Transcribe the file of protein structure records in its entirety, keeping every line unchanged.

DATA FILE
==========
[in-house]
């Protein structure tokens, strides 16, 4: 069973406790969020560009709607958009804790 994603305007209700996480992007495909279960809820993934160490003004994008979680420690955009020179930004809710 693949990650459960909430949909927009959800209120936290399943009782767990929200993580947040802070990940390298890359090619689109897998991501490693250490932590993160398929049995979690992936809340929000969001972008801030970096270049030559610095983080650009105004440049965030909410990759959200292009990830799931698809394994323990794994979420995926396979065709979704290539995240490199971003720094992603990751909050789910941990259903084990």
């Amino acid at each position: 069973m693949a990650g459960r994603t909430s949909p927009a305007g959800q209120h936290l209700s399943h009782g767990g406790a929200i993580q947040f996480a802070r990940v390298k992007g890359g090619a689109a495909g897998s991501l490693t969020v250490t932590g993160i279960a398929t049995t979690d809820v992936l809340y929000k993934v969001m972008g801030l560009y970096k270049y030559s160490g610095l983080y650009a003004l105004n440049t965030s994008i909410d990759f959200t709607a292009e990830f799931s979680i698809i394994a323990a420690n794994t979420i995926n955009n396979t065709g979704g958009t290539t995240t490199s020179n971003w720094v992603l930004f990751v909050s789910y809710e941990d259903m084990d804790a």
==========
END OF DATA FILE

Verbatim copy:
[in-house]
């Protein structure tokens, strides 16, 4: 069973406790969020560009709607958009804790 994603305007209700996480992007495909279960809820993934160490003004994008979680420690955009020179930004809710 693949990650459960909430949909927009959800209120936290399943009782767990929200993580947040802070990940390298890359090619689109897998991501490693250490932590993160398929049995979690992936809340929000969001972008801030970096270049030559610095983080650009105004440049965030909410990759959200292009990830799931698809394994323990794994979420995926396979065709979704290539995240490199971003720094992603990751909050789910941990259903084990």
């Amino acid at each position: 069973m693949a990650g459960r994603t909430s949909p927009a305007g959800q209120h936290l209700s399943h009782g767990g406790a929200i993580q947040f996480a802070r990940v390298k992007g890359g090619a689109a495909g897998s991501l490693t969020v250490t932590g993160i279960a398929t049995t979690d809820v992936l809340y929000k993934v969001m972008g801030l560009y970096k270049y030559s160490g610095l983080y650009a003004l105004n440049t965030s994008i909410d990759f959200t709607a292009e990830f799931s979680i698809i394994a323990a420690n794994t979420i995926n955009n396979t065709g979704g958009t290539t995240t490199s020179n971003w720094v992603l930004f990751v909050s789910y809710e941990d259903m084990d804790a």